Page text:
Neuro-degenerative diseases such as Alzheimer’s, Parkinson’s and dementia have a strong link to chronic inflammation in the brain, resulting in accumulation of certain proteins that damage neurons. The end result is accelerated aging and mental decline. Garlic supplementation has been shown to increase the levels of anti-oxidant enzymes produced by the liver, helping to buffer the action of free radicals and reduce inflammation. This, coupled with reductions to blood pressure and cholesterol offer fair support against these diseases.
Garlic treats parasitic intestinal infections like giardiasis and tapeworm infections in rats.Allicin in garlic disrupts the mobility, food absorption, and reproduction of the parasites by blocking fat synthesis in the parasites. Garlic also promotes immune function and strengthens the body’s defense mechanism against parasitic infections by stimulating white blood cells.
9.Remove Heavy Metal Toxins From The Body
Heavy metals are extremely toxic, and have a way of embedding themselves in deep fat layers and in organ tissue. This is very troublesome, as it can cause a host of untoward effects, ranging from cancer to organ failure and more. Garlic can help to chelate these heavy metals and promote their excretion by the body. If your job entails risk exposure, or you consume a lot of fish and seafood, garlic is the way to go.
S-allylmercaptocysteine (SAMC), a sulfur compound in garlic, decreases the growth of cancer cells and causes the death of cancer cells in cell-based studies. SAMC binds to a protein involved in cell reproduction (tubulin) and disrupts cell growth, activating proteins (JNK1 and caspase-3) that cause tumor cell death [R, R, R].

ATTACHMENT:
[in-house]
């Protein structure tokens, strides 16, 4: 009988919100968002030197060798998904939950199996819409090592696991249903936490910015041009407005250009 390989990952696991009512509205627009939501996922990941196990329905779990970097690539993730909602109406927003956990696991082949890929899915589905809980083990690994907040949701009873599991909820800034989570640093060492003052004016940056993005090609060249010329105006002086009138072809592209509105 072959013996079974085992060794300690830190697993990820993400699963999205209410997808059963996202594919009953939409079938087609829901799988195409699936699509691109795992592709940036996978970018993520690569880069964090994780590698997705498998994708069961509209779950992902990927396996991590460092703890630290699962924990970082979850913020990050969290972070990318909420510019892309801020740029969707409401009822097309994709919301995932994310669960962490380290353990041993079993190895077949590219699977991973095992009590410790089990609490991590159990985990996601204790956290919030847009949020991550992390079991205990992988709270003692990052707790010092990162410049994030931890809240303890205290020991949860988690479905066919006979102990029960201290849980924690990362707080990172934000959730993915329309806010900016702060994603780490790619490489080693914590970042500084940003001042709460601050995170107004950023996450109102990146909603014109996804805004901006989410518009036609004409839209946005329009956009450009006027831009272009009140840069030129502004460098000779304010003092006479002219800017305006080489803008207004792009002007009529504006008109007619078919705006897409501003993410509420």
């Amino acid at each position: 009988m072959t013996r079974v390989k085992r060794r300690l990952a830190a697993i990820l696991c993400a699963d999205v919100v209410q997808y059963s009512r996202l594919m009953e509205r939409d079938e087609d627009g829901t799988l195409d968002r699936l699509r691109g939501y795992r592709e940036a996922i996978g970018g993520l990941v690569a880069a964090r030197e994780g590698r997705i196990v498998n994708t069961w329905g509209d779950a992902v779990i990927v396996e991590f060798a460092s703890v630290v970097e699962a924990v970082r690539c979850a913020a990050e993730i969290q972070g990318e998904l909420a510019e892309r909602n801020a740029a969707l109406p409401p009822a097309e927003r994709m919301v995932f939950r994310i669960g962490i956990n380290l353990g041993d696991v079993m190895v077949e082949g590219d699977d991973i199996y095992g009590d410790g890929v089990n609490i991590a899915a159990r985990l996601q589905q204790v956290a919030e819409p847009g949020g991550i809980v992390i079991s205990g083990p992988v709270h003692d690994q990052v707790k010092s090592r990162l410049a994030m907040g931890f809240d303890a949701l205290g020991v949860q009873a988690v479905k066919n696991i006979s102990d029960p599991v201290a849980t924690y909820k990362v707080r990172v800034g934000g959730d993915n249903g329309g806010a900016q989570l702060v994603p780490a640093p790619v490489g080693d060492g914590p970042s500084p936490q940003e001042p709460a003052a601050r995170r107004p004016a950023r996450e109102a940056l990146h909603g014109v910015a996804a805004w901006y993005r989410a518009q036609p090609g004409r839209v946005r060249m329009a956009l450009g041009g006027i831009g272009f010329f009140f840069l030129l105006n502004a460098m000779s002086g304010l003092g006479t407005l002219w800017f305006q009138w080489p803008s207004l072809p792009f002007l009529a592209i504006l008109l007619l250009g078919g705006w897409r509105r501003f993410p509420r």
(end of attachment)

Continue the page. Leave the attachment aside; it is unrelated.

10.Garlic May Help Treat Brain Cancer
Diallyl trisulfide, a sulfur-containing compound in garlic, decreases the size of brain tumors in mice by inhibiting the enzyme histone deacetylase (HDAC), which causes tumor cell death.
11.Garlic May Prevent Esophagus Cancer
Diallyl sulfide in garlic inhibits esophagus tumor formation in rats by disrupting the energy production of NMBA, which is a chemical found in fungi-contaminated foods that can cause liver and esophagus cancer.12.Garlic May Stop the Progression of Skin Cancer
Allyl sulfides in garlic control the growth of human skin cancer cells by causing DNA damage in cancer cells in human studies. The DNA damage in cancer cells signals the p53 protein to stop cancer cell growth and to kill cancer cells.
While garlic does have decent amounts of the minerals necessary for bone health, this is not its primary mechanism in promoting bone health. Rather, that is due to garlic’s pseudo-estrogen like effect on bone tissue, as was observed on post-menopausal women. Though more studies need to be performed to confirm its efficacy on preserving bone, it can’t hurt your to eat more of it in an effort to support your bone health.
14.Prevention Of Blood Clots
Blood clotting is intimately balanced to ensure that blood neither clots too much, or not enough. While both ends of the spectrum are bad, excessive clotting is particularly troublesome as it can lead to heart attacks and strokes without you ever knowing. You could be sitting fine one second, then a clot dislodges from its place of origin and travels to the brain or lungs and blocks an important small artery. Garlic consumption reduces the risk of experiencing a thromboembolic event, so try and consume or supplement with more garlic.
While eczema can have a broad range of causes, there appears to be one strong underlying similarity; immune dysfunction. This can be in the form of abnormal white blood cell function, suppression leading to increased infection or another disease with genetic lineage such as asthma. Eczema occurs more often in these individuals, and can be a very uncomfortable and annoying condition. Garlic consumption can reduce the frequency of rash eruption, promote healing and minimize the histamine response that causes you to itch. Adding it to your diet is a worthwhile move.